As a society we haven’t done much to distill the idea that personal worth = corporate success, and the music industry is especially proficient in promoting that ethos.

But it doesn’t define you.
Your identity isn’t defined by how many songs you’ve had released, or how many streams your last song had, those things are ultimately out of our control.
Placing our personal value in them just invites anxiety and insecurity, especially with the speed at which music is consumed in this current climate.

Songs come and go so fleetingly now that working your ass off to finally get one released can sometimes reap very little reward.
And even when you do get a song released that has some commercial success and sticks around for a while, if you don’t build on that momentum with more songs, you can be forgotten about in an instant – it never lets up.
It makes you feel like you always need to be working, writing more songs, no time to enjoy yourself, always on to the next thing, consistently releasing music – which is a difficult thing to manifest when you don’t have any control over it.

No wonder some of us are harboring anxiety, why wouldn’t we be when it’s our self worth and financial stability at stake?

And because the industy can be so uncommitted – like a moth tediously flying to and from whichever light happens to be shining the brightest at any given moment – it can make writers feel the need to be constantly modifying their writing approach to pander to whichever trend the industry happens to be championing – because they need to pay their bills.
And when all the significant exposure and esteem is confined to one stylistc trend (neglecting everything else) and every writer is narrowing their own creativity and individualism to “stay relevant”, eventually every song that gets released sounds the same.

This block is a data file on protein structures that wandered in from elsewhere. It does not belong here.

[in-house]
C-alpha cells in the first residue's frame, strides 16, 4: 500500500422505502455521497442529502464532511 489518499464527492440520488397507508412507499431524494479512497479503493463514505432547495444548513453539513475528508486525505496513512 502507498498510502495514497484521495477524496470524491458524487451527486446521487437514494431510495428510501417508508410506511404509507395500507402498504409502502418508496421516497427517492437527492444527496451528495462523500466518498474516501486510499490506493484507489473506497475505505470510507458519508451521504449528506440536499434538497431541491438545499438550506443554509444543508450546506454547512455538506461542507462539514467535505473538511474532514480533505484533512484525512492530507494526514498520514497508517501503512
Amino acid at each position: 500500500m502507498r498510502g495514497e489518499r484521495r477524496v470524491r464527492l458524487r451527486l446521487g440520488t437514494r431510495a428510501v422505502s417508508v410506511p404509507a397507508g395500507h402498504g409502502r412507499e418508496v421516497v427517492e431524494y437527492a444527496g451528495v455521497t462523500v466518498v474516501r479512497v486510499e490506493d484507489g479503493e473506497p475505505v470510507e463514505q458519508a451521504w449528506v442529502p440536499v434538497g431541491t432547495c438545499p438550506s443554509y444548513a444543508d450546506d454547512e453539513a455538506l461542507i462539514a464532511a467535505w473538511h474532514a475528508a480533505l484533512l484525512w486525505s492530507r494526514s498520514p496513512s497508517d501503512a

This mentality also breeds a highly competitive environment where everybody’s working with the same people and competing for the next single or the most songs on the next album. In that atmosphere it’s easy to start criticizing other people’s work and career moves, taking behind backs, begrudging people that seem to be doing well – but all that does is perpetuate a toxic atmosphere and makes everyone even more insecure.
It’s hard enough as it is without everyone feeling like they need to project an aura of success all the time, just to keep up appearances.

So if you’re like me
So if you’re like me and you get a little anxious sometimes –
Try and shift your perspective.

There is an actual world outside of the music industry, a pretty big one, and it’s beautiful and fulfilling.

Those days when you seem unable to force creativity and you feel like a fraud –
Nobody has the formula. We’re all just humans.
The industry that you work in doesn’t define you and your value as a human.

Those days when you feel arrogantly confident and appear to be in control over the outcome of your success in this industry –
Nobody has the formula.

Those days when it feels like everyone else has the formula but you –
You have a unique and genuine voice as a songwriter that only YOU can produce, don’t try and emulate anyone else.
Your love and passion for music is a product of your unique lifetime, nobody else has that perspective but you, use it!
You are unique so do what you do and stand by it.

Try and focus a little less on critical accolades that center around trends, categories, chart measurements etc
Try and focus a little more on personal goals, expressing and developing your genuine creative voice and cultivating an environment in which making music can fulfill you the way it did when you first fell in love with it.
It’s not easy to do that whilst trying to make a living with the industry the way it is, but the more we all work towards it the more fufilled and content we’ll all be, and the more the industry will have to adapt to us, the creatives, and not the other way around.

And if you ever feel like you’re the only one, here’s a small reminder that you’re not..

Image by: Morton Overgaard